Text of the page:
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  809 ヒット

Pioneer Museum

FlagstaffThe building that today houses the Pioneer Museum is 108 years old, but if you want its true origin, you’ll have to go back further — a lot further. Half a million years ago, Elden Mountain, a lava-dome volcano northeast of Flagstaff, blew its top, ejecting a type of volcanic rock called pumiceous dacite that proved to be fireproof and lighter than sandstone. That rock was used to build the Coconino County Hospital for the Indigent, which served the county’s poorest patients for 30 years. After that, the building spent another two decades as a boarding house before becoming a museum, which today is operated by the Arizona Historical Society. It provides a glimpse of life in Flagstaff’s early days through exhibits on ranching, logging and transportation. There also are remnants of the building’s hospital days, including an iron lung and antique surgical equipment. And train buffs will appreciate Locomotive No. 12, a...
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  683 ヒット

Patagonia Railroad Depot

PatagoniaThe centerpiece of one of Southern Arizona’s most charming small towns is a depot built for the New Mexico and Arizona Railroad. The rail line, built in the 1880s, connected Nogales to the main Southern Pacific line in Benson. The depot came along at the turn of the century, when Patagonia had a population of 133. But within two decades, the town’s mining industry was so prosperous that the railroad made three stops a day there. By the end of World War II, about 5,000 tons of lead, copper, zinc and molybdenum ore were being shipped from Patagonia’s mines every month. After the mines went bust and the rail line was abandoned, a Patagonia resident bought the depot to save it from being demolished. He then sold it to the local Rotary Club. Today, the restored depot is owned by Patagonia and houses the town’s offices.LOCATION: 310 McKeown Avenue, PatagoniaCONSTRUCTED: 1900BUILDER: New Mexico and...
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  733 ヒット

Painted Desert Inn

Petrified Forest National ParkStock-market turmoil took a toll on construction projects in the 1930s, but the Painted Desert Inn was an exception. In 1936, the National Park Service bought the original inn, built 12 years earlier, with the intent of rehabilitating it and adding running water and electricity. But that building was later deemed a lost cause. It wasn’t politically correct to fund new construction during the Great Depression, so the Park Service proceeded under the guise of “rebuilding,” even though little of the original structure was preserved. And when crews gathered wood for the inn’s roof from national forests, the Park Service called it “forest thinning” to avoid scrutiny. Lyle Bennett designed the new structure, which features the adobe façade and pine-beam ceilings typical of the Pueblo Revival style. The inn hasn’t hosted overnight guests since the 1950s, but today, the Park Service operates it as a museum and gift shop,...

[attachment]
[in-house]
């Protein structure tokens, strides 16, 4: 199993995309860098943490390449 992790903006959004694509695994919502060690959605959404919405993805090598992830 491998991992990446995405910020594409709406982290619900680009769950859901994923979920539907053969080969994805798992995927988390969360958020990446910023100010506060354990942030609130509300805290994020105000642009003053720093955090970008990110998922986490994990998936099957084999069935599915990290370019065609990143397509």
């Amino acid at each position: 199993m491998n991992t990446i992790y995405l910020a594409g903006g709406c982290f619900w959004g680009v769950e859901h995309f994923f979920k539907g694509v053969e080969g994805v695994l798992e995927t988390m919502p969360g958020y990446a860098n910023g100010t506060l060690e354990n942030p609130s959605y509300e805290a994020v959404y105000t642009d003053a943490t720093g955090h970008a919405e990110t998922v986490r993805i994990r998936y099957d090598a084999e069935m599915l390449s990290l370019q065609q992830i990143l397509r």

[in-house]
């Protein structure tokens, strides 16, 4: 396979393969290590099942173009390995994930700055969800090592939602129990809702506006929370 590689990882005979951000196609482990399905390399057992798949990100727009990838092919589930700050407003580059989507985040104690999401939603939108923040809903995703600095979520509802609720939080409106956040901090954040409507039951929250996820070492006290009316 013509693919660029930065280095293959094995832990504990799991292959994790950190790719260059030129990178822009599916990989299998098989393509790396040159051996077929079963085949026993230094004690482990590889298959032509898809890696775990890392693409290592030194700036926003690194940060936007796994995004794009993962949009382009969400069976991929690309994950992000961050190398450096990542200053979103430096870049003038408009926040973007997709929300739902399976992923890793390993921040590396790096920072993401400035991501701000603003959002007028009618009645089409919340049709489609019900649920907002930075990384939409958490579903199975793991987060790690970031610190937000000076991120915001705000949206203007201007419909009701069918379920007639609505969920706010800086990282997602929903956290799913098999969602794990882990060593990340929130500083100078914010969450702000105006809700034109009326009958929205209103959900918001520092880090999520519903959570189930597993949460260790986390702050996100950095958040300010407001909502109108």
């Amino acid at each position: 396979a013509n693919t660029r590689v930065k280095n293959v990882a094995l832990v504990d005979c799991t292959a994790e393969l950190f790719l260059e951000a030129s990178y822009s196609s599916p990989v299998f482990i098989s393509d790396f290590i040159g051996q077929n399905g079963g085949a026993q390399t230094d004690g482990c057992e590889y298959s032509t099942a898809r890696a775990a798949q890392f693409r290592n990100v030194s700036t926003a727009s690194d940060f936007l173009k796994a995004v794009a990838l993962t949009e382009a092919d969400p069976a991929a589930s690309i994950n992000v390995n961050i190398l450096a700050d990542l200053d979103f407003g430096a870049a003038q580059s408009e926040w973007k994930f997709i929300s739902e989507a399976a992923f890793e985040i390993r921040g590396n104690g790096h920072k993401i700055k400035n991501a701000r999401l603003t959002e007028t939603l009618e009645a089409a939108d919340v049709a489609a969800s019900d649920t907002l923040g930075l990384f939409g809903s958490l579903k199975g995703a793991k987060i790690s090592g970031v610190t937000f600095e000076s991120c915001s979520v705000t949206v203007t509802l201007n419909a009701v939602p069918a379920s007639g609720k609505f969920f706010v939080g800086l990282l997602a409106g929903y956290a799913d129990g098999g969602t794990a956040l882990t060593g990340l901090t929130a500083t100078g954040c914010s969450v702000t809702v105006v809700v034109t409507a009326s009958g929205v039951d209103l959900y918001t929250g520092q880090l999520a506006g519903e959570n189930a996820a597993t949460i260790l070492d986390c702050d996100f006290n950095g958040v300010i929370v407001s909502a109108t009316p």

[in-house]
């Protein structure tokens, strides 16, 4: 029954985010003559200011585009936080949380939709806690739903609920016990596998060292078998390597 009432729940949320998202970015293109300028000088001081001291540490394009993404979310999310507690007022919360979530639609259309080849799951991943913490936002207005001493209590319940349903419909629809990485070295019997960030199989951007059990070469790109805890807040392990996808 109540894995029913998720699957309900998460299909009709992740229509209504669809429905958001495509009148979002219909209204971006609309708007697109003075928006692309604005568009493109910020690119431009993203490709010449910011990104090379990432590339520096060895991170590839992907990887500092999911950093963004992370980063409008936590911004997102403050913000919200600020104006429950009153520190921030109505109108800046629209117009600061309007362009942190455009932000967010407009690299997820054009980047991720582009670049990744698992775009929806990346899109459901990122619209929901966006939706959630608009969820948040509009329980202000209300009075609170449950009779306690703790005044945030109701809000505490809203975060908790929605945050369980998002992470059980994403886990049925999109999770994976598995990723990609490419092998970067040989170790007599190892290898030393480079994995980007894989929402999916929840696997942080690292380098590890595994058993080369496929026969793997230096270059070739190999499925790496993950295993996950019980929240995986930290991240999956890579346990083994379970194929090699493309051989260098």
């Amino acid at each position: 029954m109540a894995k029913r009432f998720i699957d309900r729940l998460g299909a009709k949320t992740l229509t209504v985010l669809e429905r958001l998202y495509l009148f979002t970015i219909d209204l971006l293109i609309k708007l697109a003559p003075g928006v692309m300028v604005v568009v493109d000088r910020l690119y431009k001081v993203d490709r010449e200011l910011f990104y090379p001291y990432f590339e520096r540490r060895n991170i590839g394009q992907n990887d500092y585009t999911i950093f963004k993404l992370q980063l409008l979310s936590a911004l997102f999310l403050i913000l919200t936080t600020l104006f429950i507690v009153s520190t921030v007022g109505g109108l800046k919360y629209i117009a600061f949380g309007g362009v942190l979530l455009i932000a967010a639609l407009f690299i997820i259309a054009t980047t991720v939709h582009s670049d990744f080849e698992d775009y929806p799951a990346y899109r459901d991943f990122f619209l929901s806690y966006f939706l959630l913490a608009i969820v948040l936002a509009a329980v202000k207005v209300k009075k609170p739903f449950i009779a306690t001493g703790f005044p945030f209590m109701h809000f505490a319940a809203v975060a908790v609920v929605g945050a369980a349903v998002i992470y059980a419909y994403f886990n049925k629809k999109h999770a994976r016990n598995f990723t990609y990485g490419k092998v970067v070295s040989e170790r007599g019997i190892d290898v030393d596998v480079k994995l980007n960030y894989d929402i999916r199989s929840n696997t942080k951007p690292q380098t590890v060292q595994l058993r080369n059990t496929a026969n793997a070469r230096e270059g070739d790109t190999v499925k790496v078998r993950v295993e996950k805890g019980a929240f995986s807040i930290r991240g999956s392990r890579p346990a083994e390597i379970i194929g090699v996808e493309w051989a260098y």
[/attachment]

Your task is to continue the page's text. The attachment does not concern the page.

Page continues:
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  652 ヒット

Orpheum Theatre

PhoenixIt all started with Gustav Walter. Walter, a German impresario, dreamed of building a cross-country “Orpheum Circuit” of theaters for vaudeville acts. He opened the first Orpheum in San Francisco in the 1880s, but he didn’t make it out of California before running out of money. To settle a reported $50,000 liquor bill, Walter sold his interest in Orpheum to Morris Meyerfeld, who expanded the chain nationwide. Phoenix’s Orpheum Theatre, featuring Spanish Baroque architecture, opened in 1929. It changed hands, and names, several times before falling into disrepair. The city purchased the building in 1984 and began a $14 million restoration, which lasted until 1997.LOCATION: 203 W. Adams Street, PhoenixCONSTRUCTED: 1929ARCHITECT: Lescher & MahoneyINFORMATION: 602-534-5600Photo: The Orpheum Theatre has changed hands several times, but it’s been a fixture of downtown Phoenix since 1929.  | Keith WhitneyOriginal linkOriginal author: sboppre